Whenever Bellator hosts a big main event, social media blows up with accusations of a work. As soon as the main event of Bellator 170, a light heavyweight contest between Tito Ortiz and Chael Sonnen, ended Twitter went crazy. This time traditional fight conspiracy theorists were joined by UFC-fighter-turned commentator Dan Hardy.
In a now deleted Tweet, Hardy said, “The #Bellator170 main event was more choreographed than a Brittany Spears music video. Shame really… It might have been a fun fight.”
The case for calling the fight fixed is that Ortiz easily transitioned to Sonnen’s back and secured the submission hold. The thought process is, how could a skilled and accomplished fighter like Sonnen fall victim to a choke so easily? Well, the answer is quite clear, and it has nothing to do with a fix.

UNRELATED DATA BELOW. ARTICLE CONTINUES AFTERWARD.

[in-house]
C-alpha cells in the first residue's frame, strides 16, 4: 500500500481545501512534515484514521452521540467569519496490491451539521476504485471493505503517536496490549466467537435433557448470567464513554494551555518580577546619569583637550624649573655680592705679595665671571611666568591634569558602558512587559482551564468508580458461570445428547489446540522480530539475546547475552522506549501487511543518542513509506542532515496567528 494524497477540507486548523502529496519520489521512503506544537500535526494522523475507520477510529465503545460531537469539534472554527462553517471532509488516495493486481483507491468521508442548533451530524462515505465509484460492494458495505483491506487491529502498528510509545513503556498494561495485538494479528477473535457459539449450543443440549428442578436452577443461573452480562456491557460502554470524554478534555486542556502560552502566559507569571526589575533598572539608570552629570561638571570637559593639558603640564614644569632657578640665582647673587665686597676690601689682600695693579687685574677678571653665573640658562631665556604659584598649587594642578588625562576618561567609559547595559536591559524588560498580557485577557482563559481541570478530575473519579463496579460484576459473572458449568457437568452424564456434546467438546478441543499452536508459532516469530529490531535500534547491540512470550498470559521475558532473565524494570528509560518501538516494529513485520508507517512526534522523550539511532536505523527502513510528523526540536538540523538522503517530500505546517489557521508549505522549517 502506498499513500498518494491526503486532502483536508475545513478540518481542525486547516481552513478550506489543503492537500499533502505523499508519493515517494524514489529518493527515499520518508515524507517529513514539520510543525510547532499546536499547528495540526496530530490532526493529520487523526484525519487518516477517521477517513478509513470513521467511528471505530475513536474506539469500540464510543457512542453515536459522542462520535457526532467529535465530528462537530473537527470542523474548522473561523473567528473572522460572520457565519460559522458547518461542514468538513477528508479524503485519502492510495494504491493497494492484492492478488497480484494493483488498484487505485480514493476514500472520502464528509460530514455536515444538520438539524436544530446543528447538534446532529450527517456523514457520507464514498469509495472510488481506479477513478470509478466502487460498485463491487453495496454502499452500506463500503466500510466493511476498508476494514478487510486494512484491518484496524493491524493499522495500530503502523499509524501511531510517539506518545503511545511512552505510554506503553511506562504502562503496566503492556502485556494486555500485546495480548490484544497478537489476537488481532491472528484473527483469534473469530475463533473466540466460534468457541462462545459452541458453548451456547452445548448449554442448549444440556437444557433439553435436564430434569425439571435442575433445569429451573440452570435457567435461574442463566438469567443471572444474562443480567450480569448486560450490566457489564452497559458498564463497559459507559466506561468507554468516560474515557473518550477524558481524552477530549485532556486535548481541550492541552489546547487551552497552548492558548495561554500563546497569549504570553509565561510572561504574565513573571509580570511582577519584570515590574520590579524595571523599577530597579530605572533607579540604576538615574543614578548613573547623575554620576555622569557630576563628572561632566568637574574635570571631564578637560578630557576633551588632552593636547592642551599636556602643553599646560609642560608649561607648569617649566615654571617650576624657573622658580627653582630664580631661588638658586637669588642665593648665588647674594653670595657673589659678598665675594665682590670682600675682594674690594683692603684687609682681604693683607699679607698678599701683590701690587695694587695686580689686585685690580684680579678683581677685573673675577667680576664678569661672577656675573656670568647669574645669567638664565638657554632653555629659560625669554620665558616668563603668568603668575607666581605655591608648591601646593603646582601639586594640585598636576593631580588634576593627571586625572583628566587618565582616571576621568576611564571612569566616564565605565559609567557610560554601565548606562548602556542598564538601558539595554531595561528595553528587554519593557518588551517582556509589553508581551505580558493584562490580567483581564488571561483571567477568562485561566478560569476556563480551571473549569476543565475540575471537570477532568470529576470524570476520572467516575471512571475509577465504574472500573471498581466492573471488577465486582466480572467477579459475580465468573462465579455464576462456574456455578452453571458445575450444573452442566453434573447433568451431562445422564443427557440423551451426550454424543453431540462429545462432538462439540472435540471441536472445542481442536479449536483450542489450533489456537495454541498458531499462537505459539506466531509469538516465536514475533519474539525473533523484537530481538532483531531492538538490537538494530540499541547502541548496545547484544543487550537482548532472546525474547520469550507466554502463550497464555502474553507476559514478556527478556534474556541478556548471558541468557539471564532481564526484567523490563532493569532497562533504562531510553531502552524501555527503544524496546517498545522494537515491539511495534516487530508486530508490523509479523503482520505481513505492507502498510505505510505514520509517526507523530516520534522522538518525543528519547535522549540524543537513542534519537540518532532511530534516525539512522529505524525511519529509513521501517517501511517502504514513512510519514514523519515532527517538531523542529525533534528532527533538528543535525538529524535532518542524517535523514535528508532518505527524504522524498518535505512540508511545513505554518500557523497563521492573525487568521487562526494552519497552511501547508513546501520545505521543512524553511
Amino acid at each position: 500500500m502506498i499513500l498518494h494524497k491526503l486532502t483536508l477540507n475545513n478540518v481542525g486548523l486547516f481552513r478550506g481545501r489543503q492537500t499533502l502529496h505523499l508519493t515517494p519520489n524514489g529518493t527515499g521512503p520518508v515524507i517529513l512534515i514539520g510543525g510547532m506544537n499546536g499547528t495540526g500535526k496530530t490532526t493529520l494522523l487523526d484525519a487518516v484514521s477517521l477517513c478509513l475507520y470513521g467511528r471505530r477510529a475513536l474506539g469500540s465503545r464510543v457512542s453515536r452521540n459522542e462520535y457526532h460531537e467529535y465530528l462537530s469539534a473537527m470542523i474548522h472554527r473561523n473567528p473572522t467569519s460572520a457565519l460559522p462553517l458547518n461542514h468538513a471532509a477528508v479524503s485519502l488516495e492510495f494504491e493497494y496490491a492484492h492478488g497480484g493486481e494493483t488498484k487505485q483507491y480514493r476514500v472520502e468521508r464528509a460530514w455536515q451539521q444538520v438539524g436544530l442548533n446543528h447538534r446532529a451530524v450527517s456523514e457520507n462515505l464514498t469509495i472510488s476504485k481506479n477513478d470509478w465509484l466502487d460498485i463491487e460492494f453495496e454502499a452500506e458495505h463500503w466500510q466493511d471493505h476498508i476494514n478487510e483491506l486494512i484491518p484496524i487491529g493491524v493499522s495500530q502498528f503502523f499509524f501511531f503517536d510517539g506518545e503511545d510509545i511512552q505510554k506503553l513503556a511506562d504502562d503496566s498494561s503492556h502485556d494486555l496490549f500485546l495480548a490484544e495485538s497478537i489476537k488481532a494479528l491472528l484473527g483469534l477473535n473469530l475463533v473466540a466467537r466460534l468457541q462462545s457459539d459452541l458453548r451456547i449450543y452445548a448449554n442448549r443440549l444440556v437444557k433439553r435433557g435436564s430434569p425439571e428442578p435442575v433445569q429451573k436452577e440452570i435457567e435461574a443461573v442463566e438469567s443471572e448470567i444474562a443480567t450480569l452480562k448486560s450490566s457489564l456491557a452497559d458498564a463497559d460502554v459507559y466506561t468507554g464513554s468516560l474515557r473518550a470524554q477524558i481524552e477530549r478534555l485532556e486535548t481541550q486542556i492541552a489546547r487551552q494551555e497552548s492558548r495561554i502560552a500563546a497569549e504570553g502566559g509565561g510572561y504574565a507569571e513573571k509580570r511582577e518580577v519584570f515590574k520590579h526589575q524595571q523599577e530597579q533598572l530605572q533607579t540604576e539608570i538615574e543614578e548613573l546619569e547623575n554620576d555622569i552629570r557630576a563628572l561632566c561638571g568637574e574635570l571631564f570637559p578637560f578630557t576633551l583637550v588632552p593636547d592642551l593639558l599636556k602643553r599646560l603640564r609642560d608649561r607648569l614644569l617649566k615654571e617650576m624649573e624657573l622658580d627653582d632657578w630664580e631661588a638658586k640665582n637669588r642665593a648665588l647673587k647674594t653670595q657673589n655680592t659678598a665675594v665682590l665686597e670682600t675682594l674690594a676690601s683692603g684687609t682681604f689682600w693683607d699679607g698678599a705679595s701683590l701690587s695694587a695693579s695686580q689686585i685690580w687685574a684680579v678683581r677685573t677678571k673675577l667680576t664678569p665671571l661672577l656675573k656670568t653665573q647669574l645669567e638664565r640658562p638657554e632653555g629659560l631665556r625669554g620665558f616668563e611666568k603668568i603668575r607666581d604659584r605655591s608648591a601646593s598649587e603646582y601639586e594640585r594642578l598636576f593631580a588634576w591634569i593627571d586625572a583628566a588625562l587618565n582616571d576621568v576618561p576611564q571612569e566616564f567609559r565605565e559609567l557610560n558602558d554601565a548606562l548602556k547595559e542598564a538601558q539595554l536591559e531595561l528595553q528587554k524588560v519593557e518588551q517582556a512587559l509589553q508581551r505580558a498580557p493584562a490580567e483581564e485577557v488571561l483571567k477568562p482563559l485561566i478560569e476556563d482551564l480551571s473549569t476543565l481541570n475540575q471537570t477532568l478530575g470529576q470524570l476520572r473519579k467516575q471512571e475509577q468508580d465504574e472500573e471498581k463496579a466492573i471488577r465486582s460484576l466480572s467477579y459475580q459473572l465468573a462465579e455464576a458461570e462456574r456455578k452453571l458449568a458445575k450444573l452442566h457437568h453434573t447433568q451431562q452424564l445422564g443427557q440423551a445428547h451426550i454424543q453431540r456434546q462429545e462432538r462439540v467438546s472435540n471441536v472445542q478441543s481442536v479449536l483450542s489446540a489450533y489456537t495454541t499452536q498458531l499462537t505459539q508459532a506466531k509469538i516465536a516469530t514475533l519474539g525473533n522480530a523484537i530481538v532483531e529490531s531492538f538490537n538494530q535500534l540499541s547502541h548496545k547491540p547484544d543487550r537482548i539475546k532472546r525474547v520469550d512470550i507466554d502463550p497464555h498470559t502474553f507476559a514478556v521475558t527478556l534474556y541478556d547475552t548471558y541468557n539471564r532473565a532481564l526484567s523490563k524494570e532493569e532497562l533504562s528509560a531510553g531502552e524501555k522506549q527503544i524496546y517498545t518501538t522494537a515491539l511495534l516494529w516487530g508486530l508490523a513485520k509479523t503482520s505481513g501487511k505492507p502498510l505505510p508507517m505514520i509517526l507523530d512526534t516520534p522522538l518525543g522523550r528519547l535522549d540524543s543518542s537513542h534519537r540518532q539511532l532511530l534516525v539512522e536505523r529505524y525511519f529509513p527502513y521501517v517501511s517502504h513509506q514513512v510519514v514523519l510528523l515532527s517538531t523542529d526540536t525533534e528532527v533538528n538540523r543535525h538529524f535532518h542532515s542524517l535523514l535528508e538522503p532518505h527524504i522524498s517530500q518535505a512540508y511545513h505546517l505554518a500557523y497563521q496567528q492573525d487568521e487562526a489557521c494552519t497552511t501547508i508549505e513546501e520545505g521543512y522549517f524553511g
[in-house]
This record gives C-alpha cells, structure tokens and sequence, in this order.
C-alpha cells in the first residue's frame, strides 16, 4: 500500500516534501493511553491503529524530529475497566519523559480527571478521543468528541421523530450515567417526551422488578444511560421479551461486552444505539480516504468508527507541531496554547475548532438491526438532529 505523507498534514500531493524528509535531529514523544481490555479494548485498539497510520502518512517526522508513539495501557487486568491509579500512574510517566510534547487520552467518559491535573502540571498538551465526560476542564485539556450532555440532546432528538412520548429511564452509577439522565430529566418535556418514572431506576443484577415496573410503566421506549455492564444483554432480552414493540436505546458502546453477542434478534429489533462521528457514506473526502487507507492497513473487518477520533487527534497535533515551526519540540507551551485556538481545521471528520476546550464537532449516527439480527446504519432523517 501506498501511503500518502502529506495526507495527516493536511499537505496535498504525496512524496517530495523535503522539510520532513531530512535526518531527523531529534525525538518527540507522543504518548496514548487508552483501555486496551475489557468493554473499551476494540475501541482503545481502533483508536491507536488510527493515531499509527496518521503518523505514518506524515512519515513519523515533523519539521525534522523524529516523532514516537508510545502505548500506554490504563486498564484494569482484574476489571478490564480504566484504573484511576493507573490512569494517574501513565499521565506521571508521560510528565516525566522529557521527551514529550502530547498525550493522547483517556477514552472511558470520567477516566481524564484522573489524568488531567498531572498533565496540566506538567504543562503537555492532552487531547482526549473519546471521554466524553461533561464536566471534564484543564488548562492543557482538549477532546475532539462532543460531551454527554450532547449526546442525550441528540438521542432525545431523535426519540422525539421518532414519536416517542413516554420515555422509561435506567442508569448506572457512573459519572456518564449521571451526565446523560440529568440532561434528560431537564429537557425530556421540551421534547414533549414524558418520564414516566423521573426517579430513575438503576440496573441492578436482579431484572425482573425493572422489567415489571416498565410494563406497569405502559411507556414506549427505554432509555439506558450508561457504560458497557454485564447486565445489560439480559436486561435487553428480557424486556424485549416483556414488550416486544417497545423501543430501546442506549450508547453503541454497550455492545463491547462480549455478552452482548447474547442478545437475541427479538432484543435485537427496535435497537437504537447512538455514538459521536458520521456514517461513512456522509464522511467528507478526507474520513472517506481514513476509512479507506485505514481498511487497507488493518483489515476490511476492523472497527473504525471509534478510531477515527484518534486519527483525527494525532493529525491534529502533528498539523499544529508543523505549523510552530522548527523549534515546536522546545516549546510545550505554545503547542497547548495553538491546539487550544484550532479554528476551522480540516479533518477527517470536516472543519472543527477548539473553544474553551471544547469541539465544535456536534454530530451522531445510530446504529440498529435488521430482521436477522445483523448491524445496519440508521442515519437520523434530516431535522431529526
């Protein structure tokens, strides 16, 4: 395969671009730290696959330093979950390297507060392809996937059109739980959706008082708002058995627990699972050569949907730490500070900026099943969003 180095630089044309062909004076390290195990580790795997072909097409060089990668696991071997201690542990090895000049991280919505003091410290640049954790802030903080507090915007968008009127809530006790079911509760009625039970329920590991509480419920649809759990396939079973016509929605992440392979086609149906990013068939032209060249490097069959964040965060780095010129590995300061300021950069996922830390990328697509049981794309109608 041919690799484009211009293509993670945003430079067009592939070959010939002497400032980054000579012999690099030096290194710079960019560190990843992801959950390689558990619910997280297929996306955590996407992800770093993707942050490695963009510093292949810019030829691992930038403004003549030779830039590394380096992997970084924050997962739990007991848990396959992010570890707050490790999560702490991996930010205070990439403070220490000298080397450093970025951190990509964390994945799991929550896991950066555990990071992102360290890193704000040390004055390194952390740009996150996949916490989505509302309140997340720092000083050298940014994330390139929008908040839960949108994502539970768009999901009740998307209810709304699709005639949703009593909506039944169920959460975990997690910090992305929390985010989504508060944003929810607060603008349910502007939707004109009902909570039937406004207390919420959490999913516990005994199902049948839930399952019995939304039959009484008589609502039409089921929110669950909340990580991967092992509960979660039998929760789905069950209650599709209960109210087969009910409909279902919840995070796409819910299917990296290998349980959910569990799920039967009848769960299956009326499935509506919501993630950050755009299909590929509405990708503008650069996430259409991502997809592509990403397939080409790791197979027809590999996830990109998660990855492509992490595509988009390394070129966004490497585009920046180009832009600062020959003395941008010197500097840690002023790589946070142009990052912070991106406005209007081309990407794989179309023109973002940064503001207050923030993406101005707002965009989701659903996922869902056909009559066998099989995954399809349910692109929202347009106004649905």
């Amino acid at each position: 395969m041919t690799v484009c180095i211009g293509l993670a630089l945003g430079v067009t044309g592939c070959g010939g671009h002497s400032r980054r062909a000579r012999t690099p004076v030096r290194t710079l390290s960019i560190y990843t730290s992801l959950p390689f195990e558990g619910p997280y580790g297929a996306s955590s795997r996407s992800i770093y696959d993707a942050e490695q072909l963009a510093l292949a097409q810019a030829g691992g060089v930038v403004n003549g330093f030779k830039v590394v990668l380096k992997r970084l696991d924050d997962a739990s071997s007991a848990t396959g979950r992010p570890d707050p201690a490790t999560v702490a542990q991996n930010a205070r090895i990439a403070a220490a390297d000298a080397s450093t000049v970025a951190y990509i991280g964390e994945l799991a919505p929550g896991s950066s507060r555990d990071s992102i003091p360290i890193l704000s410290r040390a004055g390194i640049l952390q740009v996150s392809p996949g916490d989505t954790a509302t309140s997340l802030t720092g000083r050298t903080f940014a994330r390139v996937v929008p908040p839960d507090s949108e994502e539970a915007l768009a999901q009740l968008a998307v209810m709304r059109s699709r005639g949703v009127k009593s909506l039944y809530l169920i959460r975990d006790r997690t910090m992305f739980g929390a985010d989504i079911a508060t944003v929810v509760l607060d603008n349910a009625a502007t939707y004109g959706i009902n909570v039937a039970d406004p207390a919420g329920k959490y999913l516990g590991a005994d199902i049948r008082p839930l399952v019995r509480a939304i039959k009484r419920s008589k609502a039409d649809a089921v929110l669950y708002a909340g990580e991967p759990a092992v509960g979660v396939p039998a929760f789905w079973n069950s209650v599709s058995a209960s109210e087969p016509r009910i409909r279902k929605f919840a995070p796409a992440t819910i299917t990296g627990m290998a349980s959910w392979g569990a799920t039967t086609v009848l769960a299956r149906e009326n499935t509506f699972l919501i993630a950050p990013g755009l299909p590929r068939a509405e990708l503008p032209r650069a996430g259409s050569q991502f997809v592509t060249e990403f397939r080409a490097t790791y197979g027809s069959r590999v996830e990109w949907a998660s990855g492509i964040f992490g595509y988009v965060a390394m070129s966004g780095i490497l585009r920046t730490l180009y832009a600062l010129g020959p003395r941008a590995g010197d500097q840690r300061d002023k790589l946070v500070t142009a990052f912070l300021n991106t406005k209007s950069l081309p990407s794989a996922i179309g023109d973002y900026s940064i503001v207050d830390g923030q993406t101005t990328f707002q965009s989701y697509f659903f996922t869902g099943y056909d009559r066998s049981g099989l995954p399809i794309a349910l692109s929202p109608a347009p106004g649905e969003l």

In fact the truth is much simpler. Sonnen has terrible submission defense. For his entire career, Sonnen’s calling card has been bad submission defense. During his 18-fight UFC/WEC career, Sonnen allowed his opponents to attempt 21 submissions, and he lost via submission five times. Allowing 21 submission attempts does not seem terrible until you realize that FightMetric only counts submissions attempts that fully locked on or close to soliciting a tap.
To put these numbers into perspective let’s compare Sonnen’s submission attempts allowed per minute and submission losses (taps) per minute to all light heavyweights and middleweights in the UFC rankings. Compared to that group, Sonnen is third worst in both categories behind Anthony Johnson and Nikita Krylov. The following data includes only fights from UFC, Strikeforce, WEC, Pride and Affliction.
Fans and pundit should not surprised that Sonnen tapped in the first round. As he ages and his physical tools decline, his technical weakness in the submission game will show even more. Expect more submission losses for Sonnen even when the fix is not in.